Molding Young Leaders with Strong Voices

There's nothing new about young people attending the national political conventions. The experience of 15 Boston teenagers at this year's national conventions, however, was anything but "conventional." These young people made up the press corps of Youth Voice Collaborative (YVC), a program designed to help Boston urban youth become critical consumers of the media and technology and make them effective voices in their communities.

Drawing on my own experience as a young reporter at the 1992 political convention, I served as the media coordinator for the YVC Campaign '96 Multimedia Project. Working with my former news director from Kid Company Radio and a project coordinator from Harvard University's Kennedy School of Government, I was responsible for preparing members of the YVC press corps for work at this summer's Republican and Democratic National Conventions.

I helped develop a curriculum to teach the teenagers to be reporters who provided youth-oriented coverage. I taught them research methods and application and led field work to give them hands-on experiences. They began by researching issues important to them, including abortion, drug abuse, education, immigration, welfare and employment, and violence. They learned about newswriting and interviewing techniques, formulated their interview questions, and went to work.


The achievements of the team can best be illustrated by the extraordinary accomplishments of several individual participants.

Before leaving for the Republican National Convention in San Diego, aspiring filmmaker José Lugo, a 17-year-old student from Hyde Park, had a clear idea of what he wanted to accomplish. "I want to present myself to the best of my ability. I want to represent the Latinos out there, one of the lowest voting communities, especially the Mexican Americans and the Chicanos," he said. "I want to show people there's more than one side to a story. There are not just black and white, there are many shades of gray."

At the convention, José met candidate Patrick Buchanan, a person he considered to be one of the greatest contributors to the difficulties the Latino community faces. In an interaction that José said involved "swallowing his pride," he asked Buchanan what steps he, as a young person, could take to represent the voice of minorities effectively. José's efforts resulted in nothing more than a "photo-op," but he prepared news reports about the encounter for New England's "El Mundo" radio and National Public Radio. José's self-esteem skyrocketed because he had made a difference by representing himself and his community through his individual voice.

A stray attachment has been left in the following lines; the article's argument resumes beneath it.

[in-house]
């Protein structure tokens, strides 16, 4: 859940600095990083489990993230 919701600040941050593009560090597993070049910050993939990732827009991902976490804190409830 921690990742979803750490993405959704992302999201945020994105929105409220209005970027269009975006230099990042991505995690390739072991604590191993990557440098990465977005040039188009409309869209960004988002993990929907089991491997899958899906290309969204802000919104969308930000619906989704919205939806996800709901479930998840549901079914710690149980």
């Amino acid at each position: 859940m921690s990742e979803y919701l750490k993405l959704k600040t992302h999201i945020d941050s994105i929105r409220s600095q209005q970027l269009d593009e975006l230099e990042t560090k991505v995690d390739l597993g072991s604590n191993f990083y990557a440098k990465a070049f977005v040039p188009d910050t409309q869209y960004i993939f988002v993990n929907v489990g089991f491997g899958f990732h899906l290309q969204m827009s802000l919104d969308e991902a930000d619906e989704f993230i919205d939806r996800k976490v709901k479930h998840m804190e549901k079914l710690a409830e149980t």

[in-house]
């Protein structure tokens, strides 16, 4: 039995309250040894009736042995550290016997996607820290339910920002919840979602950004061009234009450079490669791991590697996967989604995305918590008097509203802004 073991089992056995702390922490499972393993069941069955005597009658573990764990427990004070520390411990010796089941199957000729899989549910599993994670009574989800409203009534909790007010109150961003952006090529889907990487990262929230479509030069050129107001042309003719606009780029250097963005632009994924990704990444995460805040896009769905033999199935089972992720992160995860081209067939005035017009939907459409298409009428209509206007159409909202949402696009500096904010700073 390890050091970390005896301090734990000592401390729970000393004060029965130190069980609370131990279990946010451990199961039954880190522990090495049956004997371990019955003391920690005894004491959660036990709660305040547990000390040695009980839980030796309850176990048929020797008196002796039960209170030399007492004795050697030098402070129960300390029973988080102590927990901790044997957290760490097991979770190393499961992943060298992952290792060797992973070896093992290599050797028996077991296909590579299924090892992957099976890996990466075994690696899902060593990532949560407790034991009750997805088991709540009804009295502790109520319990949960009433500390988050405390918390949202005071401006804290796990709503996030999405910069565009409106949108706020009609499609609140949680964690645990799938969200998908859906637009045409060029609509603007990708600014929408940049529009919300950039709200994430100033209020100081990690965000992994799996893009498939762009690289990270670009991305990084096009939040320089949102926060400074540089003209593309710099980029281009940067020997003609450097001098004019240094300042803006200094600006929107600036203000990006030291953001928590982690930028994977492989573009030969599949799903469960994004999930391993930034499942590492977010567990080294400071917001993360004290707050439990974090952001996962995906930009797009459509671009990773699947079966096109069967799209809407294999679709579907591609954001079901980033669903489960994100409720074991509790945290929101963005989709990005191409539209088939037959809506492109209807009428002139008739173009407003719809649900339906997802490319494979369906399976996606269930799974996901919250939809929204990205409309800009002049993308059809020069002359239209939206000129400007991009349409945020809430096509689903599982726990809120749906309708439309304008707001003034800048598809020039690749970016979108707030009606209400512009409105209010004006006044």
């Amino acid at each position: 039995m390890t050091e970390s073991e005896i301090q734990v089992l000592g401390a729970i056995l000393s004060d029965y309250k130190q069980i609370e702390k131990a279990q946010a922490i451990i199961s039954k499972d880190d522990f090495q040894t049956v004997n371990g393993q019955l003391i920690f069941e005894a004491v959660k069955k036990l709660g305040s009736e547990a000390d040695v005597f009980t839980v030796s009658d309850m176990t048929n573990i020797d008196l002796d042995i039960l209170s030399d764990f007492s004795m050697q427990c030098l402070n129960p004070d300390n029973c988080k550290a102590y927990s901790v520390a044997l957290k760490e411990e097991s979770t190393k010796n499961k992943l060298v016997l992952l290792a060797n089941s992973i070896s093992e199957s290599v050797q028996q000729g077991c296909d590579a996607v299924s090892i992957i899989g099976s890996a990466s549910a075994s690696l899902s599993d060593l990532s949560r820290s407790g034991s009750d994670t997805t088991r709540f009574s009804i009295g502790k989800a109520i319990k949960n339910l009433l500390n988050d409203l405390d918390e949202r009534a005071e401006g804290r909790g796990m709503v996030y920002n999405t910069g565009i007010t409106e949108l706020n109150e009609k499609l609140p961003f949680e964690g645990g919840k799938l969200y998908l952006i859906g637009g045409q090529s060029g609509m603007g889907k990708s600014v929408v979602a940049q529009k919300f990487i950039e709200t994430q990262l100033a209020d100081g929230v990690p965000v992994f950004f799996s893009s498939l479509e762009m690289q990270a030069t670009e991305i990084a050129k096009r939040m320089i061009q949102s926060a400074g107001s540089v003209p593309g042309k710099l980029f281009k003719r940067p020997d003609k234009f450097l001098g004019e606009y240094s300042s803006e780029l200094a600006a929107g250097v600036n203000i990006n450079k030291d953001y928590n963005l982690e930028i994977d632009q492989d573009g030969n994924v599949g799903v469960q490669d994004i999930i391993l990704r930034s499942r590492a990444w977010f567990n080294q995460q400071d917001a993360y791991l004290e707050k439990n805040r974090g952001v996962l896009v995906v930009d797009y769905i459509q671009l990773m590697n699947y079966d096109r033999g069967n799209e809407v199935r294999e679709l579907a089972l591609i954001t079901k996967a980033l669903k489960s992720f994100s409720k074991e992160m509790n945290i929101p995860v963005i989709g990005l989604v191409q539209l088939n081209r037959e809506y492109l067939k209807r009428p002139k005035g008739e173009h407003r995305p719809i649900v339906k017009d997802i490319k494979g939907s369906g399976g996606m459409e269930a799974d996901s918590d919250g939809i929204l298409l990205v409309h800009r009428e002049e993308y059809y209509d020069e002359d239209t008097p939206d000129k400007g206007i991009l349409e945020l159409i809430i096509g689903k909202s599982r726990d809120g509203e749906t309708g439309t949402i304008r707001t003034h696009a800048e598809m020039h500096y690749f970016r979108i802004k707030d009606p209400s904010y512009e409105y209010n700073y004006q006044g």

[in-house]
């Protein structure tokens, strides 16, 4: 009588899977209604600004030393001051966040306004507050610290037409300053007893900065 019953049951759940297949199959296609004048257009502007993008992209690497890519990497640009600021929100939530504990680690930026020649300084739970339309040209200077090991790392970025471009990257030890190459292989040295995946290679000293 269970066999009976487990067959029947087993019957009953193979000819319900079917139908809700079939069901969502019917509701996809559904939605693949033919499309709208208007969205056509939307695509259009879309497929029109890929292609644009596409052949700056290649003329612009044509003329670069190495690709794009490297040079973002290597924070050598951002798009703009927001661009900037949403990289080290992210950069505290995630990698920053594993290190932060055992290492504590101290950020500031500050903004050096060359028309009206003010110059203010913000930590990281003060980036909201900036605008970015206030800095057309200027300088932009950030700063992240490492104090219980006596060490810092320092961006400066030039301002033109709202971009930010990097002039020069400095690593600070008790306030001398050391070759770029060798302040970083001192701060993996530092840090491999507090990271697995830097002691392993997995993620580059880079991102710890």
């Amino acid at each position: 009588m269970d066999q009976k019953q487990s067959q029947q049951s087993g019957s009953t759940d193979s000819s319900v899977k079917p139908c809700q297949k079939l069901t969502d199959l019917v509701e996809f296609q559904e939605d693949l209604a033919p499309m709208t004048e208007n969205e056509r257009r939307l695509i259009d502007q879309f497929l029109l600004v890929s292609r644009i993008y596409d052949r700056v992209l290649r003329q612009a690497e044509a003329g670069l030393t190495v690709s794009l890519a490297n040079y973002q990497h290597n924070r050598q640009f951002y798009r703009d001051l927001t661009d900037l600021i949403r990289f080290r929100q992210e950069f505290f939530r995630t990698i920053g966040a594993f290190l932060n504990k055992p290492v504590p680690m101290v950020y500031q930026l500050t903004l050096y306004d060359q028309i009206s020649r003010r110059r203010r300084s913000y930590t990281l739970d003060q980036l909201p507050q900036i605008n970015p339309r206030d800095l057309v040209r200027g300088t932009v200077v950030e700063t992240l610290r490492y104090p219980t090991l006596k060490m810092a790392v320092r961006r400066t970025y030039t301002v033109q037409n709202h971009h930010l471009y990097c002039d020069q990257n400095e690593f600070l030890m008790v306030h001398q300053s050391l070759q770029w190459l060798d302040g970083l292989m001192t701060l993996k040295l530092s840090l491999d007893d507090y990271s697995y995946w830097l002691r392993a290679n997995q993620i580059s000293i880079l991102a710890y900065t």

Similarly, Andrew Floyd's trip to the Democratic National Convention in Chicago provided more than just media literacy. Before the convention, Andrew, a 16-year-old student from Roxbury, said his goal was "to send a message to the nominees for president that an inner-city kid can come to something like this (the convention) and ask serious questions and be known as a serious person."

To achieve this goal, Andrew worked hard to become more articulate at expressing his feelings about the acts of violence he experiences daily as an inner-city youth. He left for Chicago still unsure about his ability to reach his goal, but soon had garnered interviews with several governors, senators, and celebrities. He had overcome his fear of expressing himself openly and returned home with a new sense of pride.

The media coverage and the placement of stories done by YVC press corps' members was extensive. Boston television stations reported on the YVC project at the conventions, and the Boston Herald devoted a full page to stories written by YVC reporters after each convention. Corps members were reporters for New England Cable News and provided commentary for NPR's "Morning Edition," C-SPAN, "Phatlip! Radio" of Little Rock, Arkansas, and "Radio Ahhs" of Washington, D.C., and they were the focus of an edition of CBS' "48 Hours." YVC members maintained a World Wide Web site to provide instant updates from press corpsÕ members at the conventions.

Youth Voice Collaborative does not just breed young spectators of a media-dominated society, it creates leaders who are making a difference. Whether at the convention, on television or radio, in newspapers, or on the Internet, the youths of YVC sent a clear message: young people are not just a part of the future, they are an active part of the present.

--David Heafitz '98

David Heafitz, a junior from Swampscott, Massachusetts, is majoring in East Asian studies, with a concentration in Japanese language. His position with Youth Voice Collaborative was funded partially with a $500 grant from the President's discretionary fund for student-initiated projects, with support from the Center for Service and Learning and the Office of Communications. YVC is a collaboration between the YWCA Boston, the Boys and Girls Clubs of Boston, the Patriot's Trail Girl Scout Council, and the Urban League of Eastern Massachusetts, and is funded by the Riley Foundation, the Reebok Foundation, and the AT&T Foundation, among others.

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